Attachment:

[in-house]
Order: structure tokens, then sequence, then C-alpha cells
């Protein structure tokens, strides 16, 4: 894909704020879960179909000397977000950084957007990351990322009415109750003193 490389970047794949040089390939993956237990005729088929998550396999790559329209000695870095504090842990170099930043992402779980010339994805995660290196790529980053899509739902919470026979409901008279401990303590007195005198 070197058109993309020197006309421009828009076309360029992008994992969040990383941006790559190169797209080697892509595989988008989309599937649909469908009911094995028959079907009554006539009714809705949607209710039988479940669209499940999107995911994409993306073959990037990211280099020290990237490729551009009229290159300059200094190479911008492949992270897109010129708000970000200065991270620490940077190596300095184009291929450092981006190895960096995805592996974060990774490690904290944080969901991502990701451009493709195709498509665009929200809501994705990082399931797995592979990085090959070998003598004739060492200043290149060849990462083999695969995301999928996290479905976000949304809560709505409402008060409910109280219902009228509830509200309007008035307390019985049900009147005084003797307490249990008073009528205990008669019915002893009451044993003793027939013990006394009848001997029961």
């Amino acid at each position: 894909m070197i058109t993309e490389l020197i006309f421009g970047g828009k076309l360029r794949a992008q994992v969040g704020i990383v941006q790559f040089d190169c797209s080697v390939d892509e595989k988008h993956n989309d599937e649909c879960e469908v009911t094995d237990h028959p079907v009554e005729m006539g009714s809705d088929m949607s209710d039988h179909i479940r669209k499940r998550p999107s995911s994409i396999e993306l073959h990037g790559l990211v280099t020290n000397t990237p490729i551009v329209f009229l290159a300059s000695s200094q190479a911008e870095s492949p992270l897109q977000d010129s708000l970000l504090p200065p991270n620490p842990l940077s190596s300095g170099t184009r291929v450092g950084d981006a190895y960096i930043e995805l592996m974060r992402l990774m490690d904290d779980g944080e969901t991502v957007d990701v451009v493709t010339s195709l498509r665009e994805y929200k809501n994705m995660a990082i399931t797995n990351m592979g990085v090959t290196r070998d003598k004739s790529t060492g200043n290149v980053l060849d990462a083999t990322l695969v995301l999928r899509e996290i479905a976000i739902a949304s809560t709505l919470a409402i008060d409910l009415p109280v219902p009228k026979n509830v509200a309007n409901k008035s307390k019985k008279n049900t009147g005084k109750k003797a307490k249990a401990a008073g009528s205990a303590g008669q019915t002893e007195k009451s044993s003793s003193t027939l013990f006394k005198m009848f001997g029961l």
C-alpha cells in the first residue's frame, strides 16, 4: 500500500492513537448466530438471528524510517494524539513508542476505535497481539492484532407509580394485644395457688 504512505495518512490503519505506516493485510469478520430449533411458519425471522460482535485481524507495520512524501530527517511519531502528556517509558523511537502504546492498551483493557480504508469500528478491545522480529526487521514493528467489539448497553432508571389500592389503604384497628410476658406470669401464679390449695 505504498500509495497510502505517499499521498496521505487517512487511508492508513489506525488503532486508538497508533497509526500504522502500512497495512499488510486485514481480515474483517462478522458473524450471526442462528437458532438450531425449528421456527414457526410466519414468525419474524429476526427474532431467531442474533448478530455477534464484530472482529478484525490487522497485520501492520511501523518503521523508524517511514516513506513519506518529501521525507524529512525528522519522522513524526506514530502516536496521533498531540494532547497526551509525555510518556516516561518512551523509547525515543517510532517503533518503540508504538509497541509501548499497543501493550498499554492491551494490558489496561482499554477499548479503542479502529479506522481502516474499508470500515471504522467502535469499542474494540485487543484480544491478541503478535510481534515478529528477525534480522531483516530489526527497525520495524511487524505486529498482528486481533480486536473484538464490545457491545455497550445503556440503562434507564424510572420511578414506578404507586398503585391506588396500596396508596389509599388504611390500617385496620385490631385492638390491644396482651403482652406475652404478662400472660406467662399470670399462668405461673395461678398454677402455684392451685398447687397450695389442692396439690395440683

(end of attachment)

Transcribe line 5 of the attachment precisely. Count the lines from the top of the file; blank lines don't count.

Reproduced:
C-alpha cells in the first residue's frame, strides 16, 4: 500500500492513537448466530438471528524510517494524539513508542476505535497481539492484532407509580394485644395457688 504512505495518512490503519505506516493485510469478520430449533411458519425471522460482535485481524507495520512524501530527517511519531502528556517509558523511537502504546492498551483493557480504508469500528478491545522480529526487521514493528467489539448497553432508571389500592389503604384497628410476658406470669401464679390449695 505504498500509495497510502505517499499521498496521505487517512487511508492508513489506525488503532486508538497508533497509526500504522502500512497495512499488510486485514481480515474483517462478522458473524450471526442462528437458532438450531425449528421456527414457526410466519414468525419474524429476526427474532431467531442474533448478530455477534464484530472482529478484525490487522497485520501492520511501523518503521523508524517511514516513506513519506518529501521525507524529512525528522519522522513524526506514530502516536496521533498531540494532547497526551509525555510518556516516561518512551523509547525515543517510532517503533518503540508504538509497541509501548499497543501493550498499554492491551494490558489496561482499554477499548479503542479502529479506522481502516474499508470500515471504522467502535469499542474494540485487543484480544491478541503478535510481534515478529528477525534480522531483516530489526527497525520495524511487524505486529498482528486481533480486536473484538464490545457491545455497550445503556440503562434507564424510572420511578414506578404507586398503585391506588396500596396508596389509599388504611390500617385496620385490631385492638390491644396482651403482652406475652404478662400472660406467662399470670399462668405461673395461678398454677402455684392451685398447687397450695389442692396439690395440683